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Cuomo’s budget includes three-year extension of mayoral control, boost for charter and community schools

When the governor announced his education budget proposal Tuesday night, most observers homed in on the overall increase he called for in spending on public schools: $1 billion.

Yet, the details of that request are just as interesting. As usual, they reveal the governor’s education priorities and which initiatives may ultimately be funded. (The final budget is the product of negotiations between the governor and state legislature.) While most do not represent a major departure from last year, they could still prove important to New York City schools.

Here’s a breakdown of some of the K-12 items on Cuomo’s agenda:

Mayoral Control: The governor proposed allowing New York City’s mayor to keep control of the nation’s largest school system for three years. Cuomo made the same proposal last year, but Senate Republicans blocked the three-year extension and instead granted Mayor Bill de Blasio only one year. The stage is set for a similar fight over mayoral control this year.

Community Schools: Last year, funding for “community schools,” which provide extra services to students — such as mentoring, summer learning and healthcare — was a top item for the governor. In the end, the legislature granted $175 million to help turn needy schools into community hubs. This year, the governor proposes adding another $50 million to the community schools program. New York City’s Mayor Bill de Blasio has long supported community schools. There are roughly 130 community schools in New York City, more than 80 of which are part of de Blasio’s high-profile Renewal turnaround program.

Charter Schools: Cuomo’s budget sets aside a $22 million increase for charter school tuition reimbursement. While Cuomo’s proposal keeps the charter school cap at its current level, it calls for “additional flexibility.” It also increases support for charter schools moving into private space in New York City.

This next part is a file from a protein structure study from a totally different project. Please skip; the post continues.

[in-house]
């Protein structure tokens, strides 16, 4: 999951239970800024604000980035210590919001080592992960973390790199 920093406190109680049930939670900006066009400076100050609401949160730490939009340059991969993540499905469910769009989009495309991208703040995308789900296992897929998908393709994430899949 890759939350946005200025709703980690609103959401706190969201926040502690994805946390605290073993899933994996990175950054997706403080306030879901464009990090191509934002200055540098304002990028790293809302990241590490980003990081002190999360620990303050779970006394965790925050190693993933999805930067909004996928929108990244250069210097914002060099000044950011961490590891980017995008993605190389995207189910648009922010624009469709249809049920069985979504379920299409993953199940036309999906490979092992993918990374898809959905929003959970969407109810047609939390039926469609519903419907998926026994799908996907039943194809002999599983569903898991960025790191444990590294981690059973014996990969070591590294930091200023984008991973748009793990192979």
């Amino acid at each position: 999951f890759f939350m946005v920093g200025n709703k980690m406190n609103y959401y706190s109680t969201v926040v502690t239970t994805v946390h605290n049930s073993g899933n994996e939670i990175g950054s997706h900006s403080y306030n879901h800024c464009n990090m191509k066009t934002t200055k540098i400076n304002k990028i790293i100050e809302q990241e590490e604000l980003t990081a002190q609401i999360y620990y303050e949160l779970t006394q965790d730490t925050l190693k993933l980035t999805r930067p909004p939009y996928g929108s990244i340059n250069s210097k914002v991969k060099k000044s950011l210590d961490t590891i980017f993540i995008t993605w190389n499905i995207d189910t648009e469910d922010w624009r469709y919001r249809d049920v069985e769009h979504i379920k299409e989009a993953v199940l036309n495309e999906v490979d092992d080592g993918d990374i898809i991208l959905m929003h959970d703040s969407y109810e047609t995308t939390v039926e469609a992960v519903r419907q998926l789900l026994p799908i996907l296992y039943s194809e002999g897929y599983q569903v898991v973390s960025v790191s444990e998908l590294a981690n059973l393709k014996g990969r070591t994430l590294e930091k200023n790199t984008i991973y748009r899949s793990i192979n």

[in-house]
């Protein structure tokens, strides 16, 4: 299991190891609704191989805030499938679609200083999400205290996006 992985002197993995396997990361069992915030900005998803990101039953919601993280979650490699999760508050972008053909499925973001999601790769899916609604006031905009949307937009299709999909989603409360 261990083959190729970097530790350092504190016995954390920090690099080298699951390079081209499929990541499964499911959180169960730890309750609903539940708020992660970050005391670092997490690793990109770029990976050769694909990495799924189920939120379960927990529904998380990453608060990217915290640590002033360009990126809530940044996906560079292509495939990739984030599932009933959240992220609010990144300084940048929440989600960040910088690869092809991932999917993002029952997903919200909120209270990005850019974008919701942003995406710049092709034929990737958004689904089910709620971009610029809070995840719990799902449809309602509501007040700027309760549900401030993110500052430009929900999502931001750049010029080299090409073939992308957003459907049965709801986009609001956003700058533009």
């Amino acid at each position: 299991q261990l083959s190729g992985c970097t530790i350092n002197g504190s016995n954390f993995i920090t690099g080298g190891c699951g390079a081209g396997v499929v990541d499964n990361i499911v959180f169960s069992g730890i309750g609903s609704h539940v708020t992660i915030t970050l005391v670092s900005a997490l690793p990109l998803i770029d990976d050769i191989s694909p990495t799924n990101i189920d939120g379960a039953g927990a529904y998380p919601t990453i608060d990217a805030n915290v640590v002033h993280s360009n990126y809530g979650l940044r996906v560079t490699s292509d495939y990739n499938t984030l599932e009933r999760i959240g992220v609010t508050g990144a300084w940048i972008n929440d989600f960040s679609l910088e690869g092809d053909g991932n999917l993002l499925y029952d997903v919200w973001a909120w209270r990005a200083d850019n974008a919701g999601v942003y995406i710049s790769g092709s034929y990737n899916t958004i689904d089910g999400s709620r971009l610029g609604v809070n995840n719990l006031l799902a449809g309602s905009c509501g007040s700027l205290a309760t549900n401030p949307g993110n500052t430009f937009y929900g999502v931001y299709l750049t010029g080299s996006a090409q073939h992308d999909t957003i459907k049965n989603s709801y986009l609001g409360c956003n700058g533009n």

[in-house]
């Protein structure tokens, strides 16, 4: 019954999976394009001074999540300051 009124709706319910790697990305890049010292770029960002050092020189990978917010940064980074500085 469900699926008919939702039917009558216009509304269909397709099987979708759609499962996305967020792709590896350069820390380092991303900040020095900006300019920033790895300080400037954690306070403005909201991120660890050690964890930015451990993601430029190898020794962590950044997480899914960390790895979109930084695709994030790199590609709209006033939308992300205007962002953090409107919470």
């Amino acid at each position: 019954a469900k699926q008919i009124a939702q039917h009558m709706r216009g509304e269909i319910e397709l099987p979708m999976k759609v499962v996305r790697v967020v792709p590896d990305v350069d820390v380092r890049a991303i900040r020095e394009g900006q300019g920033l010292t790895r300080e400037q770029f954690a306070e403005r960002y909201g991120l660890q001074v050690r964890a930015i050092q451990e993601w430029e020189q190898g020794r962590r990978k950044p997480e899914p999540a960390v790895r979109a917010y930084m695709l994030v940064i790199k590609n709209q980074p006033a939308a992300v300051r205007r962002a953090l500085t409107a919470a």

Inspector General: Cuomo wants an inspector general to oversee the State Education Department and investigate allegations of “corruption, fraud, criminal activity or abuse.” While education department officials have said little about the proposal, they noted the department already has significant oversight.

“While we look forward to reviewing the proposal, currently there are already four government agencies with independent oversight over the State Education Department’s operations,” said department spokeswoman Emily DeSantis.

Everything else: The budget sets aside funding for many of the initiatives that Cuomo has already announced, including additional after-school seats, Early College High Schools, and fee waivers for low-income students taking Advanced Placement exams. You can read more about his proposals here.

Correction: This story incorrectly stated that charter schools will receive a $22 million increase in funding under the governor’s proposal. In fact, the $22 million is for charter tuition reimbursement. It also misstated that the city’s charter cap will remain the same. The cap is not specific to the city.